ISTANBUL • Turkey yesterday marked one year since the defeat of the coup aimed at ousting President Recep Tayyip Erdogan, seeking to showcase national unity and his grip on power in an increasingly polarised society.
The authorities declared July 15 an annual national holiday of "democracy and unity", billing the foiling of the putsch as a historic victory of Turkish democracy.
"It's one year since the darkest night was turned into an epic," Prime Minister Binali Yildirim told a special session of Parliament that kicked off a day of celebrations set to last until dawn.
He said the night of July 15 was a "second War of Independence" after the war that led to the creation of the modern Turkish state in the ruins of the Ottoman Empire in 1923.
A total of 249 people, not including the plotters, were killed when a disgruntled faction in the army sent tanks into the streets and warplanes into the sky in a bid to overthrow Mr Erdogan after 11/2 decades in power.
But they were thwarted within hours as the authorities regrouped and people poured into the streets in support of Mr Erdogan, who blamed followers of his ally-turned-nemesis, the United States-based preacher Fethullah Gulen.
The authorities embarked on the biggest purge in Turkey's history, arresting 50,000 people and sacking more than 100,000. Mr Erdogan shored up his position by winning a referendum on enhancing his powers earlier this year.
In the latest dismissals ordered just hours before the commemorations were due to begin, another 7,563 police officers, soldiers and other state employees were fired under the state of emergency that has been in place since July 20 last year.
The scale of the purge has intensified political divisions in Turkey, with the opposition accusing the authorities of seeking to silence any- one who dares criticise Mr Erdogan.
The celebrations come less than a week after the head of the Republican People's Party (CHP) Kemal Kilicdaroglu held the largest opposition rally in Turkey in years, pushing for "justice" in the country.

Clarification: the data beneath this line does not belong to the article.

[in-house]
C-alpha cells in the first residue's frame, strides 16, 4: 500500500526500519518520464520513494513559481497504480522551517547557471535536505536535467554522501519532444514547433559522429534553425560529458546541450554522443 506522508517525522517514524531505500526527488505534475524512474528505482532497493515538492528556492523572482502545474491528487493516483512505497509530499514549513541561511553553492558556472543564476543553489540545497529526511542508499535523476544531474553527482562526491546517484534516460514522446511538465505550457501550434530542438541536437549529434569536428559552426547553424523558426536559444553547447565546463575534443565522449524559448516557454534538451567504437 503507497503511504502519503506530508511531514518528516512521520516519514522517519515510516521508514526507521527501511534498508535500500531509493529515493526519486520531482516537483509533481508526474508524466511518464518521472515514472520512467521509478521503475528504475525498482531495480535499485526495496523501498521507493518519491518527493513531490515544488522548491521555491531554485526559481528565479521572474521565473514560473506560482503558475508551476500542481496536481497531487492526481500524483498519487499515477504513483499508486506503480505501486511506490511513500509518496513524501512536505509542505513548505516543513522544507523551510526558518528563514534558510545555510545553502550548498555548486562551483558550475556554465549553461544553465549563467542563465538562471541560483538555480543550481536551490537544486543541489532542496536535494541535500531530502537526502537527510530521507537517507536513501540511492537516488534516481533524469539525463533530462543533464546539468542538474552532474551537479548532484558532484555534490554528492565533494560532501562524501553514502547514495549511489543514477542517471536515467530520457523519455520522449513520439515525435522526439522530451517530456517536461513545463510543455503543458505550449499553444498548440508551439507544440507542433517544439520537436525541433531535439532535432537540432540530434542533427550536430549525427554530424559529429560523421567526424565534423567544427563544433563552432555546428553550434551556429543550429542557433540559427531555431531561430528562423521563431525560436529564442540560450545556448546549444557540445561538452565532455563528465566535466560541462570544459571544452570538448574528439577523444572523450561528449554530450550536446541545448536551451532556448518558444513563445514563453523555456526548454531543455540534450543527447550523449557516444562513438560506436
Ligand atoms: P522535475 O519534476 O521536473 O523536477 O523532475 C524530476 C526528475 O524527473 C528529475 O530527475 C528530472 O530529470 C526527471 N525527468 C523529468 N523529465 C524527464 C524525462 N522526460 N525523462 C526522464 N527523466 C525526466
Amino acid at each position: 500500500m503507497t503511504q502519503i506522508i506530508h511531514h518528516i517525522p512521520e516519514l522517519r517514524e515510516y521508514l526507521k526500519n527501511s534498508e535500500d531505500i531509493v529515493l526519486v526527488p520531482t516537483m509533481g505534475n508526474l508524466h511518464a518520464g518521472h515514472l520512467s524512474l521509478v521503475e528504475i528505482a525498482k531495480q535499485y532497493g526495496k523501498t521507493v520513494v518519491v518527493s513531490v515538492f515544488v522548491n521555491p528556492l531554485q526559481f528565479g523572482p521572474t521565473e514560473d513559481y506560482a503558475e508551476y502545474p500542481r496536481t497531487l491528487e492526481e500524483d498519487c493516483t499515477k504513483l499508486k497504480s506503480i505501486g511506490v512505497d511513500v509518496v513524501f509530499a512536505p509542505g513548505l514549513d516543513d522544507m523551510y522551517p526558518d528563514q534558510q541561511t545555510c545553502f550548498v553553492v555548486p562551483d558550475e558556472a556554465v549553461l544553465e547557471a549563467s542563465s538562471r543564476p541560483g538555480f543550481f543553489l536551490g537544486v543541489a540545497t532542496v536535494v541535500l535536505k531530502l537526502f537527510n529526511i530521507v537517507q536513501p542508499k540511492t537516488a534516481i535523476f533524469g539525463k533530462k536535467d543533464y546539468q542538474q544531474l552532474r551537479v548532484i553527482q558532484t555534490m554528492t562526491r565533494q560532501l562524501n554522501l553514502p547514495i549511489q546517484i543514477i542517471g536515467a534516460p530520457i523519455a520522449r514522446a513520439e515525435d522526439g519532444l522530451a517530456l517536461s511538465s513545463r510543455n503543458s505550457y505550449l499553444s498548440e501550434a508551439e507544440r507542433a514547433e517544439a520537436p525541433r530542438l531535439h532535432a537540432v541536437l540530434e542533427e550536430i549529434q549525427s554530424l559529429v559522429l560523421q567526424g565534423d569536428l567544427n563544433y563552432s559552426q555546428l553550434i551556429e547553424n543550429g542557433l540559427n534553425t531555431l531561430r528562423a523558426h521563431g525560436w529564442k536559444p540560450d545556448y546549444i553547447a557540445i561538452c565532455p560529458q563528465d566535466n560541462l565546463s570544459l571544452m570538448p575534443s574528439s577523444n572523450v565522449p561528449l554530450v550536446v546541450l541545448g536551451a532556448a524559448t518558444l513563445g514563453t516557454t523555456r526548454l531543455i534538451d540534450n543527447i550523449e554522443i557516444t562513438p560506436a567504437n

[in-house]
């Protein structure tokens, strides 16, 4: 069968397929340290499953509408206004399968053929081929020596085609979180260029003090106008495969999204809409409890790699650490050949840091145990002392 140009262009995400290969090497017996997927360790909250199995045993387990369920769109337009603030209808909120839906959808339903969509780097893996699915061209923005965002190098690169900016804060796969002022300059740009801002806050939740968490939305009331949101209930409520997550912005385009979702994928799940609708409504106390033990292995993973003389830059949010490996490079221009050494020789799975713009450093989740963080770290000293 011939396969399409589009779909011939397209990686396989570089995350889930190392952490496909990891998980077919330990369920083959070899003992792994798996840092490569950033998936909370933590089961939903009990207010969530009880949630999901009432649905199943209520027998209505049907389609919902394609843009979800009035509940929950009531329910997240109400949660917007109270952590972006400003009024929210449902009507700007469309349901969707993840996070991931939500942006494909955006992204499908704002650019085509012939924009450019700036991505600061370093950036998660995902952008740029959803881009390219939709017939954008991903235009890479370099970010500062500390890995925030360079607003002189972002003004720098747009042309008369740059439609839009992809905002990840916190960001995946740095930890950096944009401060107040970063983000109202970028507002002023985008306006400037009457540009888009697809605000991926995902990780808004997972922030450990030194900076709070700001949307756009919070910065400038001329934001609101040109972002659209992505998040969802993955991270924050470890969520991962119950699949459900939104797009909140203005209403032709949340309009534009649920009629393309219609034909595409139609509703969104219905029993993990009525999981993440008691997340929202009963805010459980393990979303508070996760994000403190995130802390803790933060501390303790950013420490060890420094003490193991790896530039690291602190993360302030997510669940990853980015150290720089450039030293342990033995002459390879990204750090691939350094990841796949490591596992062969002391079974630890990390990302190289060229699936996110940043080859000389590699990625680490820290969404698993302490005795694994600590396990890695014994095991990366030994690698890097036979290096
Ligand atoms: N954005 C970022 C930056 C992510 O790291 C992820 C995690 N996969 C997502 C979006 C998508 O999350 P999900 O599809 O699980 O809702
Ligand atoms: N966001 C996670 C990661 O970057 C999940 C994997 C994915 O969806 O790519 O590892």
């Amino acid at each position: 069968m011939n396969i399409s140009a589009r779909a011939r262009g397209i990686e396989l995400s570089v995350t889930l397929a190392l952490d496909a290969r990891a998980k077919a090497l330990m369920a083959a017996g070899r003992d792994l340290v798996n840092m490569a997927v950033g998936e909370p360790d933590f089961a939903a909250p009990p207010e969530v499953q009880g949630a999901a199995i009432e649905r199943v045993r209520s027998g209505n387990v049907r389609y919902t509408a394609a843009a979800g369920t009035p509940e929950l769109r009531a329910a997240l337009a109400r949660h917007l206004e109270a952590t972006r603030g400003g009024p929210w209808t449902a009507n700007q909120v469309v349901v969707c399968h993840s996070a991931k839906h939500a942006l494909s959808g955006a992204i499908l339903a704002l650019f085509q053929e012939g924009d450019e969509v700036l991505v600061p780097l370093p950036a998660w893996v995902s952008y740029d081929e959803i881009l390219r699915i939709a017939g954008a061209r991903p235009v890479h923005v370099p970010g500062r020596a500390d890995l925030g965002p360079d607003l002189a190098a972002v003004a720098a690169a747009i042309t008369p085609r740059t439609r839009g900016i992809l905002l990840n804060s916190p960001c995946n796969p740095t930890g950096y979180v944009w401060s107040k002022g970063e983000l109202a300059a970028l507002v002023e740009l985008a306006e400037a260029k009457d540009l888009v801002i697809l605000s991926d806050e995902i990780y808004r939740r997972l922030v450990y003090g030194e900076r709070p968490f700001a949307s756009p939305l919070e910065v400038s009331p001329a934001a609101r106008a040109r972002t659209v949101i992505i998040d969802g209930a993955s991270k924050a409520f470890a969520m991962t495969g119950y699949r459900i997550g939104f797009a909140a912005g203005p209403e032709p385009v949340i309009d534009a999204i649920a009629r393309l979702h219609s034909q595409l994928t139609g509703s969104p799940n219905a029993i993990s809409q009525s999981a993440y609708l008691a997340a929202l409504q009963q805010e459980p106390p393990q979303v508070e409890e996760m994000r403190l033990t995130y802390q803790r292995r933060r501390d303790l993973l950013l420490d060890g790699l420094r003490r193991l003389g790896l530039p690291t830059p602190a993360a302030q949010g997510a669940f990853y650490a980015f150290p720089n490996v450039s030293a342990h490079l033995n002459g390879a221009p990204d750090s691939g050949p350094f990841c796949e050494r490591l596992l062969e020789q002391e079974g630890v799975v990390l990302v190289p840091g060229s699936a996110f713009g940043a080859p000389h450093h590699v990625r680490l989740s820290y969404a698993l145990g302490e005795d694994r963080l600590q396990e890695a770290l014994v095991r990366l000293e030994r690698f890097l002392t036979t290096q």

Turkey's opposition put political disputes aside on the night of the attempted coup. But this has frayed since the April 16 referendum that Mr Erdogan narrowly won.
"Over the last year, the judicial proceedings... moved outside the framework of the law," Mr Kilicdaroglu told Parliament.
He also called for full clarity over what happened on the night of July 15, with questions still remaining over when the authorities first found out an uprising was afoot.
"The details need to be made clear in the name of the martyrs and the heroes," he said, accusing the authorities of "hindering" efforts to find out the truth.
Mr Erdogan, who was present at the session but was not scheduled to speak, gazed down stonily from the VIP balcony.
Mr Gulen has always denied involvement in the coup bid and, in a new statement on Friday, said the accusations were "baseless, politically motivated slanders" and slammed a "witch-hunt" of Mr Erdogan's critics.
The scale of yesterday's nationwide commemorations is aimed at etching July 15, 2016, in the minds of Turks as a key date in the history of the modern state.
Giant posters designed by the presidency have sprung up across billboards in Istanbul, showing gaudy paintings that portray the key events of the coup night, including the surrender of the putschist soldiers.
A monument to those killed will be unveiled today outside the presidential palace in the capital as the dawn call to prayer rings out.